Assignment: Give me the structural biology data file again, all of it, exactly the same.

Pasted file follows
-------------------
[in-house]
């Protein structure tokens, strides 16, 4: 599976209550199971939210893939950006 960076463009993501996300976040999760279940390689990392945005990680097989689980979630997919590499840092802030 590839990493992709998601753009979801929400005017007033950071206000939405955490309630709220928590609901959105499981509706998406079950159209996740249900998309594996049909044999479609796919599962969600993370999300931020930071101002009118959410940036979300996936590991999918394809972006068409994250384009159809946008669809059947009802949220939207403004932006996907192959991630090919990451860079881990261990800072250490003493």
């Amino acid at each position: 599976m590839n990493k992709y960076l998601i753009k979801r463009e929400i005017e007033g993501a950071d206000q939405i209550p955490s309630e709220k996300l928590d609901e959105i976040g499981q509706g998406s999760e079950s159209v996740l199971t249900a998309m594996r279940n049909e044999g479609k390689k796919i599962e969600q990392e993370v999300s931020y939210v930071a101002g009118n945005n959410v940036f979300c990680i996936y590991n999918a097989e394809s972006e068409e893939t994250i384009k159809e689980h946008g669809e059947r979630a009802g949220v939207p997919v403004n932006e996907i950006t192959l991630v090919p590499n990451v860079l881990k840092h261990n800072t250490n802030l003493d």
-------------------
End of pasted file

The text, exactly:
[in-house]
């Protein structure tokens, strides 16, 4: 599976209550199971939210893939950006 960076463009993501996300976040999760279940390689990392945005990680097989689980979630997919590499840092802030 590839990493992709998601753009979801929400005017007033950071206000939405955490309630709220928590609901959105499981509706998406079950159209996740249900998309594996049909044999479609796919599962969600993370999300931020930071101002009118959410940036979300996936590991999918394809972006068409994250384009159809946008669809059947009802949220939207403004932006996907192959991630090919990451860079881990261990800072250490003493």
């Amino acid at each position: 599976m590839n990493k992709y960076l998601i753009k979801r463009e929400i005017e007033g993501a950071d206000q939405i209550p955490s309630e709220k996300l928590d609901e959105i976040g499981q509706g998406s999760e079950s159209v996740l199971t249900a998309m594996r279940n049909e044999g479609k390689k796919i599962e969600q990392e993370v999300s931020y939210v930071a101002g009118n945005n959410v940036f979300c990680i996936y590991n999918a097989e394809s972006e068409e893939t994250i384009k159809e689980h946008g669809e059947r979630a009802g949220v939207p997919v403004n932006e996907i950006t192959l991630v090919p590499n990451v860079l881990k840092h261990n800072t250490n802030l003493d």